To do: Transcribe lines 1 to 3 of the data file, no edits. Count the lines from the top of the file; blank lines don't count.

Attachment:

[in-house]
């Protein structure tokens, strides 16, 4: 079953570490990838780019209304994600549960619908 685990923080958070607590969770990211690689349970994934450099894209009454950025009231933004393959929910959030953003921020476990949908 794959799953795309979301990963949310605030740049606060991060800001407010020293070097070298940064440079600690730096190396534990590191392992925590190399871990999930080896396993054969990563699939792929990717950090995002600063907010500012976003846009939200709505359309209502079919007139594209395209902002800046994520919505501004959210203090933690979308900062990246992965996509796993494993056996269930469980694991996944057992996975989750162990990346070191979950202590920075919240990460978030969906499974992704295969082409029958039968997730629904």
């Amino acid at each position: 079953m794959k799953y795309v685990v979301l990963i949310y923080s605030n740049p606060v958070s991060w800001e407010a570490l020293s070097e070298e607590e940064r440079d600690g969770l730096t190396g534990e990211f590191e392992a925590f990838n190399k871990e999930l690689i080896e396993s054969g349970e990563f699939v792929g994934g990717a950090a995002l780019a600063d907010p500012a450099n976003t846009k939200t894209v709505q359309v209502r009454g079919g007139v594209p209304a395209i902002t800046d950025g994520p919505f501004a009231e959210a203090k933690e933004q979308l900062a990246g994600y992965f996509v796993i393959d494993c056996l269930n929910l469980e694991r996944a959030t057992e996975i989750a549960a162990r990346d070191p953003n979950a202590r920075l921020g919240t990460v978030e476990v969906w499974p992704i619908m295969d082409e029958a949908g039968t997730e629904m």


[in-house]
């Protein structure tokens, strides 16, 4: 079953570490990838780019209304994600549960619908 685990923080958070607590969770990211690689349970994934450099894209009454950025009231933004393959929910959030953003921020476990949908 794959799953795309979301990963949310605030740049606060991060800001407010020293070097070298940064440079600690730096190396534990590191392992925590190399871990999930080896396993054969990563699939792929990717950090995002600063907010500012976003846009939200709505359309209502079919007139594209395209902002800046994520919505501004959210203090933690979308900062990246992965996509796993494993056996269930469980694991996944057992996975989750162990990346070191979950202590920075919240990460978030969906499974992704295969082409029958039968997730629904």
């Amino acid at each position: 079953m794959k799953y795309v685990v979301l990963i949310y923080s605030n740049p606060v958070s991060w800001e407010a570490l020293s070097e070298e607590e940064r440079d600690g969770l730096t190396g534990e990211f590191e392992a925590f990838n190399k871990e999930l690689i080896e396993s054969g349970e990563f699939v792929g994934g990717a950090a995002l780019a600063d907010p500012a450099n976003t846009k939200t894209v709505q359309v209502r009454g079919g007139v594209p209304a395209i902002t800046d950025g994520p919505f501004a009231e959210a203090k933690e933004q979308l900062a990246g994600y992965f996509v796993i393959d494993c056996l269930n929910l469980e694991r996944a959030t057992e996975i989750a549960a162990r990346d070191p953003n979950a202590r920075l921020g919240t990460v978030e476990v969906w499974p992704i619908m295969d082409e029958a949908g039968t997730e629904m």